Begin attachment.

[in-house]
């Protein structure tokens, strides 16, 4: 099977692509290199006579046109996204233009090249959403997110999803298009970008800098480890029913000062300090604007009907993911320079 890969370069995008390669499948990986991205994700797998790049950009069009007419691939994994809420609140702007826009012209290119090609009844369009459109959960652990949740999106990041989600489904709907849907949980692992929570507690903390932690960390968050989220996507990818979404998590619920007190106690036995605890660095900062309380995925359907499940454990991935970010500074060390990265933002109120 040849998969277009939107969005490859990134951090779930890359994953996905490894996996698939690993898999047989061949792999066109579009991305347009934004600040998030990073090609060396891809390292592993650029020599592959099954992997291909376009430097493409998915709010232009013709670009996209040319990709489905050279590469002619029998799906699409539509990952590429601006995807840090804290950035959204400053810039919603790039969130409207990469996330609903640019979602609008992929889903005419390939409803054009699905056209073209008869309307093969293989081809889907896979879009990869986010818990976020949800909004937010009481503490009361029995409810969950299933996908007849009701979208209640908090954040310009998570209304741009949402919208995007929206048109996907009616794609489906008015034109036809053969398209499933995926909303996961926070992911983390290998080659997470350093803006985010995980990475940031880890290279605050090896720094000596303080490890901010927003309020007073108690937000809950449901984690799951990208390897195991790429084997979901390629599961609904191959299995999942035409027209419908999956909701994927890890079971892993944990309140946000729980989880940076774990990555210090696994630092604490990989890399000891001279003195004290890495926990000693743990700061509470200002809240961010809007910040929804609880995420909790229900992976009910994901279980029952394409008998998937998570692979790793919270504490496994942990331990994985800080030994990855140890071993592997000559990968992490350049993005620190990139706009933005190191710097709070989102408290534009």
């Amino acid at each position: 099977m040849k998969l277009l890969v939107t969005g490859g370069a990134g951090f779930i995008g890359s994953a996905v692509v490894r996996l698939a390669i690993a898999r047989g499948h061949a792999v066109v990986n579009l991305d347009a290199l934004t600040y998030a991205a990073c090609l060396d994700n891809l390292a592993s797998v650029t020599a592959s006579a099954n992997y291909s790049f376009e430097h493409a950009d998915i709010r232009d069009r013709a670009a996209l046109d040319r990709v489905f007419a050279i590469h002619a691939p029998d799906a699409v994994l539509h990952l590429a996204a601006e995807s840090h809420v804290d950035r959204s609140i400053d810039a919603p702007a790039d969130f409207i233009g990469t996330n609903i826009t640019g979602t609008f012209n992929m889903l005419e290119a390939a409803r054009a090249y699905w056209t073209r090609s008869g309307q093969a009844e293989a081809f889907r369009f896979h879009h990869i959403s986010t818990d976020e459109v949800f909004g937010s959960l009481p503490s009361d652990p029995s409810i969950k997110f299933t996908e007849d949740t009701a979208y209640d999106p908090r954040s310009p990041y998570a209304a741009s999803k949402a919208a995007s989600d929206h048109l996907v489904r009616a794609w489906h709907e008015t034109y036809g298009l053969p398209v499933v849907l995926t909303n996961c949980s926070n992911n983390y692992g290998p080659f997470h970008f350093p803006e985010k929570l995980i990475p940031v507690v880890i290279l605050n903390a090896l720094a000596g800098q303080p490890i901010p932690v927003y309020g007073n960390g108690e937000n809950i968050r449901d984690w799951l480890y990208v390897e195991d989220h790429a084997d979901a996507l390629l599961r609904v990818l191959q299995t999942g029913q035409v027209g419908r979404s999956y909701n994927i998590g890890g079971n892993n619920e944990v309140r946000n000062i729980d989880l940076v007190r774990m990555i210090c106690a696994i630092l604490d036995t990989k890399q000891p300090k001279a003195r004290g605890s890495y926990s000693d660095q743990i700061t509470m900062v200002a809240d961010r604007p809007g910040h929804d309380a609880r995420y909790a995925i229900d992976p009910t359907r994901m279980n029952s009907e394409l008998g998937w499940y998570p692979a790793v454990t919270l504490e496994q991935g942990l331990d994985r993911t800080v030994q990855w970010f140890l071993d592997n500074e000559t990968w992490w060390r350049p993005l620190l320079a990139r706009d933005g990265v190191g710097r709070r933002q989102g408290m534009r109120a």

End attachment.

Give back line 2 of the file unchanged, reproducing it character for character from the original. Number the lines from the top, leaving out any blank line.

């Protein structure tokens, strides 16, 4: 099977692509290199006579046109996204233009090249959403997110999803298009970008800098480890029913000062300090604007009907993911320079 890969370069995008390669499948990986991205994700797998790049950009069009007419691939994994809420609140702007826009012209290119090609009844369009459109959960652990949740999106990041989600489904709907849907949980692992929570507690903390932690960390968050989220996507990818979404998590619920007190106690036995605890660095900062309380995925359907499940454990991935970010500074060390990265933002109120 040849998969277009939107969005490859990134951090779930890359994953996905490894996996698939690993898999047989061949792999066109579009991305347009934004600040998030990073090609060396891809390292592993650029020599592959099954992997291909376009430097493409998915709010232009013709670009996209040319990709489905050279590469002619029998799906699409539509990952590429601006995807840090804290950035959204400053810039919603790039969130409207990469996330609903640019979602609008992929889903005419390939409803054009699905056209073209008869309307093969293989081809889907896979879009990869986010818990976020949800909004937010009481503490009361029995409810969950299933996908007849009701979208209640908090954040310009998570209304741009949402919208995007929206048109996907009616794609489906008015034109036809053969398209499933995926909303996961926070992911983390290998080659997470350093803006985010995980990475940031880890290279605050090896720094000596303080490890901010927003309020007073108690937000809950449901984690799951990208390897195991790429084997979901390629599961609904191959299995999942035409027209419908999956909701994927890890079971892993944990309140946000729980989880940076774990990555210090696994630092604490990989890399000891001279003195004290890495926990000693743990700061509470200002809240961010809007910040929804609880995420909790229900992976009910994901279980029952394409008998998937998570692979790793919270504490496994942990331990994985800080030994990855140890071993592997000559990968992490350049993005620190990139706009933005190191710097709070989102408290534009």